Zimmer Hip Replacement Recall
The Zimmer hip replacement recall is an issue which has affected the lives of many hip replacement patients. Zimmer Incorporated is a company that specializes in designing joint replacement technologies. Zimmer has designed a number of hip replacement prosthesis. While some of Zimmer’s products have been successful, others have a troubled track record. Specifically, Zimmer’s Durom Cup hip replacement product led to the Zimmer hip replacement recall.
Durom Cup Side Effects
The Durom Cup is a hip replacement product which the FDA approved for use in 2006. It is used in total hip replacement operations, where a significant amount of bone is removed from the hip socket, and “ball” at the top of the femur, and is replaced with artificial materials. The Durom Cup is constructed out of metal and is used in a metal-on-metal joint system. This all-metal hip replacement system was constructed in an effort to increase the lifespan and flexibility of artificial hips. However, for many patients who had a Durom Cup installed in their hip, there have been more side effects from the all-metal Durom Cup than benefits.
The Zimmer hip replacement recall came about as a result of the serious side effects which can accompany installation of a Durom Cup. These side effects generally begin approximately a year after hip replacement. The first side effects of a faulty Durom Cup tend to be increasing stiffness in the hip. This stiffness is often accompanied by strong pain. Over time, this pain and stiffness can worsen to the point where mobility is significantly compromised.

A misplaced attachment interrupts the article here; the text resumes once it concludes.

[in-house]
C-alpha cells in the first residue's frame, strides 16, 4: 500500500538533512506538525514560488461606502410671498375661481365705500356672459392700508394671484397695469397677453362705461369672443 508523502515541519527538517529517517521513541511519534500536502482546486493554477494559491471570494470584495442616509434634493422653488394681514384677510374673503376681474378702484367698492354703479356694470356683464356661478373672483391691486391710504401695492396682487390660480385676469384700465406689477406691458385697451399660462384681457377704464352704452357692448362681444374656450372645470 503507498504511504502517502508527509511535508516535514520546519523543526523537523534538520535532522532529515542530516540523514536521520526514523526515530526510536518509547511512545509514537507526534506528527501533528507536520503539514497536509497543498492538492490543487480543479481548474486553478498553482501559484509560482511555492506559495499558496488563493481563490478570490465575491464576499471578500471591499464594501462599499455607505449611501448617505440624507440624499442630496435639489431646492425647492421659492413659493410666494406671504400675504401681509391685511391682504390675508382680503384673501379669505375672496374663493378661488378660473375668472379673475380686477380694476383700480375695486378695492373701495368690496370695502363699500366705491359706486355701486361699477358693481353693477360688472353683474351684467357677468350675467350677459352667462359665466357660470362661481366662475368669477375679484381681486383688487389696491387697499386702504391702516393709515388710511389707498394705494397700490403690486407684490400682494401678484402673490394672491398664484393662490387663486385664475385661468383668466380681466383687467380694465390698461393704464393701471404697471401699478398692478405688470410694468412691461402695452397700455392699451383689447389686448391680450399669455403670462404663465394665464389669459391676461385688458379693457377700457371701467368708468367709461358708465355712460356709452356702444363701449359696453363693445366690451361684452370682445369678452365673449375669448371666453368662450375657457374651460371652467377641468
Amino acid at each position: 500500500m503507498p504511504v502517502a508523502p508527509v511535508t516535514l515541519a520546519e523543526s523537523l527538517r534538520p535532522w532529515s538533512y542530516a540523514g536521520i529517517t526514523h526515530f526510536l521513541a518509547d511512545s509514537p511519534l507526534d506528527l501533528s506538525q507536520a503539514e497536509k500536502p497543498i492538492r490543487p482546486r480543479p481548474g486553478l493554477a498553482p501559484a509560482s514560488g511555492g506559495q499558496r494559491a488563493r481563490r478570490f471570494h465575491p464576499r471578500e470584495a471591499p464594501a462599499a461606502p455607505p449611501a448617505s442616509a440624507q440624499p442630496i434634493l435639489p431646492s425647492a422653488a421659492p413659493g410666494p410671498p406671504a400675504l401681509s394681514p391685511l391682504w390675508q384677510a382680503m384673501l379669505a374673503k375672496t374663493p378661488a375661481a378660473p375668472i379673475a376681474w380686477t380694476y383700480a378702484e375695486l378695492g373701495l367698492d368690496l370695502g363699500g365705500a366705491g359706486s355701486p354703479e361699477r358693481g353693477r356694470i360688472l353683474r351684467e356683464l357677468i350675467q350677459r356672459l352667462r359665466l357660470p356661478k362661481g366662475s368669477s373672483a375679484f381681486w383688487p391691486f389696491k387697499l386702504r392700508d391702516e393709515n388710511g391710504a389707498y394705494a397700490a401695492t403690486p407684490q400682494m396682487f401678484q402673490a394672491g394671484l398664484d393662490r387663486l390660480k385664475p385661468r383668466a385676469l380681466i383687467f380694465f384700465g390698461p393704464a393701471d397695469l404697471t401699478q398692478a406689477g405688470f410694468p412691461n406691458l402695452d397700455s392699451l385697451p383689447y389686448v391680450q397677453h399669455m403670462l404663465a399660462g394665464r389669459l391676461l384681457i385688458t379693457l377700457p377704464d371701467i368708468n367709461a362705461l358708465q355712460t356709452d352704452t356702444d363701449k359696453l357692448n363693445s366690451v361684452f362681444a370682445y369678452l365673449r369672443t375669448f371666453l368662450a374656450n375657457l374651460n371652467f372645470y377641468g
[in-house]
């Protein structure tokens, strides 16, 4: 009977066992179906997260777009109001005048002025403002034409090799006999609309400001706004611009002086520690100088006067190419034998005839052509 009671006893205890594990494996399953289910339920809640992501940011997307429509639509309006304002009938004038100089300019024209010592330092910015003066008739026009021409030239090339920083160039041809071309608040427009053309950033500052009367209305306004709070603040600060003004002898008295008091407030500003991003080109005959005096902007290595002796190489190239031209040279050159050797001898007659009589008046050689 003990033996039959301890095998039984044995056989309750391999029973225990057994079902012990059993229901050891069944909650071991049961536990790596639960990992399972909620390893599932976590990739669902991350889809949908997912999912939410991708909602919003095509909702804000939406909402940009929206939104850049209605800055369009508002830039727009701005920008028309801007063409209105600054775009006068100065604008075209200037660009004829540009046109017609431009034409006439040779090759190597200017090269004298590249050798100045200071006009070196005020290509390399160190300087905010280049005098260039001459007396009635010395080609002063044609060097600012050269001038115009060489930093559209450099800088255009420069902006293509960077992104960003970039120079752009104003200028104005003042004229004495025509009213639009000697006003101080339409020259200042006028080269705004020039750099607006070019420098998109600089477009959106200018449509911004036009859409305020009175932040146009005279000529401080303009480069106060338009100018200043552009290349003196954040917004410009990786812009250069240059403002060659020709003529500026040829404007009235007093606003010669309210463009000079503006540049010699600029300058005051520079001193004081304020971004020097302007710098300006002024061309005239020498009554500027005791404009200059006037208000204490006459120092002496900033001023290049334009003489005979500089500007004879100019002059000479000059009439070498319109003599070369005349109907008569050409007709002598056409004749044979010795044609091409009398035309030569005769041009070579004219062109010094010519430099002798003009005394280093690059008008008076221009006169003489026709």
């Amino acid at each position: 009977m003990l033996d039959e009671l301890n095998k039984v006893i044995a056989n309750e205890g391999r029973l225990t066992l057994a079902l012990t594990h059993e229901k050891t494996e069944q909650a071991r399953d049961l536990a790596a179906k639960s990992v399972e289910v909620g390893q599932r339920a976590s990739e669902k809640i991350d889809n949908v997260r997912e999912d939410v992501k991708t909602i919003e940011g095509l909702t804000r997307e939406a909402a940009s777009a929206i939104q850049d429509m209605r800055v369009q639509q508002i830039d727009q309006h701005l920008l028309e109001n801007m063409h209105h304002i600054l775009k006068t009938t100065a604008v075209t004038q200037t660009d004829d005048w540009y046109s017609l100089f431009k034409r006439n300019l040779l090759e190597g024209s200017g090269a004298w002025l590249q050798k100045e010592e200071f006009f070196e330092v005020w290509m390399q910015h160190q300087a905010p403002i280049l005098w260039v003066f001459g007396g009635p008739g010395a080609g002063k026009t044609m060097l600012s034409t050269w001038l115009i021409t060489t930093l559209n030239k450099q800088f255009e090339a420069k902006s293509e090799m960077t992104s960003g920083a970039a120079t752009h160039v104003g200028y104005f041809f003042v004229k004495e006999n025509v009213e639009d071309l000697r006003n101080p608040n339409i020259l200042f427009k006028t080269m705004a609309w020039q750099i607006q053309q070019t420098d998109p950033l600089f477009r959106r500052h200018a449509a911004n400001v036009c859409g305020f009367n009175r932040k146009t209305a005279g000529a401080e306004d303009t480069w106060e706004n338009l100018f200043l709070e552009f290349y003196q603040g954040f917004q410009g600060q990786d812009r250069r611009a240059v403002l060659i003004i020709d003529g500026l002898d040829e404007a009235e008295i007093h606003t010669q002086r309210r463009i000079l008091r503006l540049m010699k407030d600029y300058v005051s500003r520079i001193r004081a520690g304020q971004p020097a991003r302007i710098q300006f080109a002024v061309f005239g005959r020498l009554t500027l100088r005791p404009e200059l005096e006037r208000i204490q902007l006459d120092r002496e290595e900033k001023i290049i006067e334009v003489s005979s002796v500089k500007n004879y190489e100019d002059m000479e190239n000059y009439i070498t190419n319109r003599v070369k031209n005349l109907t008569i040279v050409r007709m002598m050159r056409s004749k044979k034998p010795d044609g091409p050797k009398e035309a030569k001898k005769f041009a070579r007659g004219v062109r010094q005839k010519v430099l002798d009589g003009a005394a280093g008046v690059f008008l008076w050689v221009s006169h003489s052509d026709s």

Zimmer Hip Recall History
The troubling side effects of the Durom cup were first brought to the medical community’s attention by the orthopedic surgeon Larry Dorr in April of 2008. In a letter to the American Association of Hip and Knee Surgeons, Dorr made note of the high failure rates he was experiencing with the Durom Cup. Dorr reported that of 165 hip replacement surgeries he had performed using the Durom Cup, 14 had necessitated a revisionary surgery to replace the cup.
In Dr. Larry Dorr’s opinion, the failure of the Durom Cup in replacement hips was a result of faulty construction. In his opinion, as well as that of many other orthopedic specialists, the Durom Cup did not seal correctly in the hip socket. As a result, it often came detached from the hip socket of patients within the first few years of replacement surgery. Often this detachment proved very painful and immobilizing for patients. Once detached, the metal apparatus of the Durom Cup could move around and rub on the bone of the hip socket, causing agonizing pain.
Zimmer Hip Replacement Recall
In 2007, Dr. Larry Dorr contacted both the FDA and Zimmer Incorporated in order to warn them of the problems associated with the Durom Cup. The response from Zimmer was that the failed Durom hip replacements were a result of improper installation by surgeons, not because of improper design by Zimmer.
The Zimmer hip replacement recall began in July of 2008. The Zimmer hip replacement recall ended in August of 2008. During the Zimmer hip replacement recall, Zimmer stated that they were voluntarily removing the Durom Cup from the market in order to update the labeling of the product and supply additional installation training to surgeons. However, many orthopedic surgeons believe that the failings of the Durom Cup are actually a result of flaws in the cup’s design, not inadequate surgical technique. In the aftermath of the Zimmer hip replacement recall, a number of lawsuits have been filed by patients against Zimmer.
Lawsuits Following Zimmer Hip Replacement Recall
Zimmer has been sued by many patients following the Zimmer hip replacement recall. Zimmer has set up a $69 million fund to compensate patients who have suffered damages as a result of faulty Durom Cup hip installations. Despite the Zimmer hip replacement recall and attendant lawsuits, Zimmer maintains that the problems with the Durom Cup are a result of inadequate surgical technique, not design.